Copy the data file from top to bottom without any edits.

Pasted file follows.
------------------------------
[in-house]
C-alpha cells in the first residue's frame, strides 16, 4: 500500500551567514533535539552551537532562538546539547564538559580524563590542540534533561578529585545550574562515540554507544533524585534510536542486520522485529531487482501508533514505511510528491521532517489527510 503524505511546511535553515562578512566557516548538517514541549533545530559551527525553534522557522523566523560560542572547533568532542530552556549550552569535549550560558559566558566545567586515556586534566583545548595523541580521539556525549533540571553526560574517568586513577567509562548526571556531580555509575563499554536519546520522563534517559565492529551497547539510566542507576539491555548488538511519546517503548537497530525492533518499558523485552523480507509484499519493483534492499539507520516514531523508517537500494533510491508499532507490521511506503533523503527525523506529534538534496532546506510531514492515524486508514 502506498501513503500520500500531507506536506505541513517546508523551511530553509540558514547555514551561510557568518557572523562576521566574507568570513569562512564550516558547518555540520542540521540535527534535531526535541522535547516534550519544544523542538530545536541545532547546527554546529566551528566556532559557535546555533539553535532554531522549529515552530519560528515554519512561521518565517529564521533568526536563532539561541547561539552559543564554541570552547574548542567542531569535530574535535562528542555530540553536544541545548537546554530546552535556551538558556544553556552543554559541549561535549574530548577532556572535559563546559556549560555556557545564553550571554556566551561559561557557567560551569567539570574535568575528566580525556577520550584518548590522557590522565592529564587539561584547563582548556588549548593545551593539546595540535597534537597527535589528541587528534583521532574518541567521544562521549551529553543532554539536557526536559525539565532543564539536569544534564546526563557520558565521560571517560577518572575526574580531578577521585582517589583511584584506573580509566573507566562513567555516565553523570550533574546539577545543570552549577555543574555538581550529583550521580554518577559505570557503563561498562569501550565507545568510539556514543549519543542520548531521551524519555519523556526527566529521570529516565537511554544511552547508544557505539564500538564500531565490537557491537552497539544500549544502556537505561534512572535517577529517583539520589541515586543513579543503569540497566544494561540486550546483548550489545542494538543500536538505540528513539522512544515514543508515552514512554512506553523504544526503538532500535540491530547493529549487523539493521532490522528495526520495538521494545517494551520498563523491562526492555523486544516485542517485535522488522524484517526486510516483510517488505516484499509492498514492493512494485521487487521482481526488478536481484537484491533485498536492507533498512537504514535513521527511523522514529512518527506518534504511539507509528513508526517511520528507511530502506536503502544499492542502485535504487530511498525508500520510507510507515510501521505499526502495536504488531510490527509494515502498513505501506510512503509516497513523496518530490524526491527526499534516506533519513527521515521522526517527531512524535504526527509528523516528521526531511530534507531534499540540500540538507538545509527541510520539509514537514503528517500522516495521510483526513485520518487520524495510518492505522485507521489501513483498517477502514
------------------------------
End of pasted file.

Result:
[in-house]
C-alpha cells in the first residue's frame, strides 16, 4: 500500500551567514533535539552551537532562538546539547564538559580524563590542540534533561578529585545550574562515540554507544533524585534510536542486520522485529531487482501508533514505511510528491521532517489527510 503524505511546511535553515562578512566557516548538517514541549533545530559551527525553534522557522523566523560560542572547533568532542530552556549550552569535549550560558559566558566545567586515556586534566583545548595523541580521539556525549533540571553526560574517568586513577567509562548526571556531580555509575563499554536519546520522563534517559565492529551497547539510566542507576539491555548488538511519546517503548537497530525492533518499558523485552523480507509484499519493483534492499539507520516514531523508517537500494533510491508499532507490521511506503533523503527525523506529534538534496532546506510531514492515524486508514 502506498501513503500520500500531507506536506505541513517546508523551511530553509540558514547555514551561510557568518557572523562576521566574507568570513569562512564550516558547518555540520542540521540535527534535531526535541522535547516534550519544544523542538530545536541545532547546527554546529566551528566556532559557535546555533539553535532554531522549529515552530519560528515554519512561521518565517529564521533568526536563532539561541547561539552559543564554541570552547574548542567542531569535530574535535562528542555530540553536544541545548537546554530546552535556551538558556544553556552543554559541549561535549574530548577532556572535559563546559556549560555556557545564553550571554556566551561559561557557567560551569567539570574535568575528566580525556577520550584518548590522557590522565592529564587539561584547563582548556588549548593545551593539546595540535597534537597527535589528541587528534583521532574518541567521544562521549551529553543532554539536557526536559525539565532543564539536569544534564546526563557520558565521560571517560577518572575526574580531578577521585582517589583511584584506573580509566573507566562513567555516565553523570550533574546539577545543570552549577555543574555538581550529583550521580554518577559505570557503563561498562569501550565507545568510539556514543549519543542520548531521551524519555519523556526527566529521570529516565537511554544511552547508544557505539564500538564500531565490537557491537552497539544500549544502556537505561534512572535517577529517583539520589541515586543513579543503569540497566544494561540486550546483548550489545542494538543500536538505540528513539522512544515514543508515552514512554512506553523504544526503538532500535540491530547493529549487523539493521532490522528495526520495538521494545517494551520498563523491562526492555523486544516485542517485535522488522524484517526486510516483510517488505516484499509492498514492493512494485521487487521482481526488478536481484537484491533485498536492507533498512537504514535513521527511523522514529512518527506518534504511539507509528513508526517511520528507511530502506536503502544499492542502485535504487530511498525508500520510507510507515510501521505499526502495536504488531510490527509494515502498513505501506510512503509516497513523496518530490524526491527526499534516506533519513527521515521522526517527531512524535504526527509528523516528521526531511530534507531534499540540500540538507538545509527541510520539509514537514503528517500522516495521510483526513485520518487520524495510518492505522485507521489501513483498517477502514